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Ubuntu's Success Story: the Upstart Startup Manager (Linux Boot Camp p.2)

Apr 08, 2010, 16:32 (1 Talkback[s])
(Other stories by Akkana Peck)

"Boot Camp Part I explained how Linux boots, using the old "SysV init" system of scripts. But some modern Linux distros have been gradually migrating to a newer model, called Upstart.

"Upstart has been around since 2006, but it's only in the last year or so that it's taken a major role in booting distributions like Ubuntu and Fedora. Debian and OpenSuSE are reportedly joining in soon, while it's available as an optional component on most other distros. No distro uses it as the sole boot method yet: even Fedora 12 and the upcoming Ubuntu 10.04 keep a lot of functionality in SysV scripts.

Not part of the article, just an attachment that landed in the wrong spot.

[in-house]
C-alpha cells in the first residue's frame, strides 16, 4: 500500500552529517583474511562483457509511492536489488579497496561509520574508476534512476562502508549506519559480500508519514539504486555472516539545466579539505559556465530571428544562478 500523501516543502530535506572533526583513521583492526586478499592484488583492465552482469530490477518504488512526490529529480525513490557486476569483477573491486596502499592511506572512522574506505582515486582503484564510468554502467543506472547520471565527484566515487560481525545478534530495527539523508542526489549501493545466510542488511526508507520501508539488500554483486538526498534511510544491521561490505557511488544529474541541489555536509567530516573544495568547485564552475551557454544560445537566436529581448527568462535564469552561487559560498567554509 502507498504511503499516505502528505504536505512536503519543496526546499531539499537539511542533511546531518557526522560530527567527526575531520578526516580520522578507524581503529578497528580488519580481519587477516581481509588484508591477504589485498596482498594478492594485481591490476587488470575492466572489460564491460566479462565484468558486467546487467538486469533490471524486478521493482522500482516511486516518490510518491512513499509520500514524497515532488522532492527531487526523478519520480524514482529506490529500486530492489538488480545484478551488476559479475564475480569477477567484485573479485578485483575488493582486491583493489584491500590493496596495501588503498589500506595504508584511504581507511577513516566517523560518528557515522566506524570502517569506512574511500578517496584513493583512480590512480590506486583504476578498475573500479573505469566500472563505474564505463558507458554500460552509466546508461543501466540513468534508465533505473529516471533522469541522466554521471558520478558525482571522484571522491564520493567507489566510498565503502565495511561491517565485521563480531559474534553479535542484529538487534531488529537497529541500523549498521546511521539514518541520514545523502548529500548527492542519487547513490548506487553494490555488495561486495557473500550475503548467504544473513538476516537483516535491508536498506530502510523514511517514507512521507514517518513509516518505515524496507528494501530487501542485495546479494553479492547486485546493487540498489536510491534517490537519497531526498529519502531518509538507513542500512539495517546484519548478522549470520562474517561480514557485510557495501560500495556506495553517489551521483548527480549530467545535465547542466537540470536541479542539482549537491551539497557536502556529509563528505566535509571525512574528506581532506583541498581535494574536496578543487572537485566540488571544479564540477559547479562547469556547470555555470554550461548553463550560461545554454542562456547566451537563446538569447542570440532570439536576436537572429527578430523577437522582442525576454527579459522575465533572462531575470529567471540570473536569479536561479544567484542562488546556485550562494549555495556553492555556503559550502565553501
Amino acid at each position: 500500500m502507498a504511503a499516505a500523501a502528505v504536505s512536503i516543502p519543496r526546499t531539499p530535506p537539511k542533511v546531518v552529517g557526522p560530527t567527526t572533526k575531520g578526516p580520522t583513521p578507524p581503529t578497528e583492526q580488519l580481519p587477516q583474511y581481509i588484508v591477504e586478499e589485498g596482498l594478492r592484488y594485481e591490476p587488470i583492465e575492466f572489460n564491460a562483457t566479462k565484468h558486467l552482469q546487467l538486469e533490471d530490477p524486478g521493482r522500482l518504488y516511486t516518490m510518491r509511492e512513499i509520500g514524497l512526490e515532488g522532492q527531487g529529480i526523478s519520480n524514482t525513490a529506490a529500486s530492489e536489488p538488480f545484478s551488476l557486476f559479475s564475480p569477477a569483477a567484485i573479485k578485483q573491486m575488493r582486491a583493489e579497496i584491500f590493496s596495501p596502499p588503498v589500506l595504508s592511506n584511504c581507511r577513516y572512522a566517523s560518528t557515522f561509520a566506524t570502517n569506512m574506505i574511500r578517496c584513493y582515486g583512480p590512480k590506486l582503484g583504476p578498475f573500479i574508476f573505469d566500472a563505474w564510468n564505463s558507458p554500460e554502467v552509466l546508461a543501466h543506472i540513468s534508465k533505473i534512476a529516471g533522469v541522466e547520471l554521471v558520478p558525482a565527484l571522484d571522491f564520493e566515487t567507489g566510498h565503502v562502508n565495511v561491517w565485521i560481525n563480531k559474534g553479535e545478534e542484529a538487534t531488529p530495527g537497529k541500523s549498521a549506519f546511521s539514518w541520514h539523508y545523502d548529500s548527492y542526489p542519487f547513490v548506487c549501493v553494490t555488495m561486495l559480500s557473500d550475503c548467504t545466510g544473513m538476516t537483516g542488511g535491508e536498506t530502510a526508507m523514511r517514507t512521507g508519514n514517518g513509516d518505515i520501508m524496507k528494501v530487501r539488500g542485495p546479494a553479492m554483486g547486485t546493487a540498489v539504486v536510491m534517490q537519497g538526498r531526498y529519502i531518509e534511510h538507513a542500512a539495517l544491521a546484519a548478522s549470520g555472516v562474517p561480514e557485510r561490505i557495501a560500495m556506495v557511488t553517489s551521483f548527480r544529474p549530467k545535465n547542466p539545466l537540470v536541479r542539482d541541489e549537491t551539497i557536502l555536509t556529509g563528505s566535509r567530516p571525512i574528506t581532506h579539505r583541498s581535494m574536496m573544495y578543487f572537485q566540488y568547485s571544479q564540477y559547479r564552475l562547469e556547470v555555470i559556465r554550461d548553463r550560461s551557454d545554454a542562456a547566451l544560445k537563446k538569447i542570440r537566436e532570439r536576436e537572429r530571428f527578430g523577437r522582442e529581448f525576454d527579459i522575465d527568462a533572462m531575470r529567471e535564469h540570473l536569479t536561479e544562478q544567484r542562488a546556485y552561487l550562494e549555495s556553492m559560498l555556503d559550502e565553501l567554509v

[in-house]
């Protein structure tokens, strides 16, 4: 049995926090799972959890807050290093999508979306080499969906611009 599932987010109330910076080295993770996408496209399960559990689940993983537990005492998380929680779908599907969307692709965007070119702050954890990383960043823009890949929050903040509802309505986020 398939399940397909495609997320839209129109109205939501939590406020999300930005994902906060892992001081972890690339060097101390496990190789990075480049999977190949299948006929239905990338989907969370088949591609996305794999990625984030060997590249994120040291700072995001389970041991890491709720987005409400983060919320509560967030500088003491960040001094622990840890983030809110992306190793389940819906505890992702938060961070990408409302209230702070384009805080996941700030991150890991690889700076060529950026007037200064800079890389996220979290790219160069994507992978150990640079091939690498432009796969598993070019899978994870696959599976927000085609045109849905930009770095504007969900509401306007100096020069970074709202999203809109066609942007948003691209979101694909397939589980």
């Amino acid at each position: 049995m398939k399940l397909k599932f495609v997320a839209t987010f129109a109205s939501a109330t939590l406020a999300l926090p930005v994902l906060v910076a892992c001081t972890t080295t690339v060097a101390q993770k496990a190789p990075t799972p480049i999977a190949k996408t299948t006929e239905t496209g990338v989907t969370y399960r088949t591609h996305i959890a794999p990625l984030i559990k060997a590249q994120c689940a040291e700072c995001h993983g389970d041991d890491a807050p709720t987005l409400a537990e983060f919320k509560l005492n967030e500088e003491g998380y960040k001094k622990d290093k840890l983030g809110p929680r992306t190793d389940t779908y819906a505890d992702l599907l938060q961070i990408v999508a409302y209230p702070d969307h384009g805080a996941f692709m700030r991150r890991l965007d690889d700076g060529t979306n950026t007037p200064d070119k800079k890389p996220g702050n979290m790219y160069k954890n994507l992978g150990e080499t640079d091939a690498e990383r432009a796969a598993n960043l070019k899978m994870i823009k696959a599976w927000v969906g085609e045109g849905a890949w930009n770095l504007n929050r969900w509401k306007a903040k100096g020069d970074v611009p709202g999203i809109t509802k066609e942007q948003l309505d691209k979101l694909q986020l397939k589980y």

"An event-based model

"The normal SysV boot process is synchronous -- meaning things happen one at a time, one after the other. First you run S10sysklogd, and only when that's finished you can start running S11klogd. If anything in the boot process takes a long time, everything else has to wait.

"Upstart, in contrast, is event based. An "event" can be something like "booting" ... or it can be a lot more specific, like "the network is ready to use now". You can specify which scripts depend on which events. Anything that isn't waiting for an event can run whenever there's CPU available.

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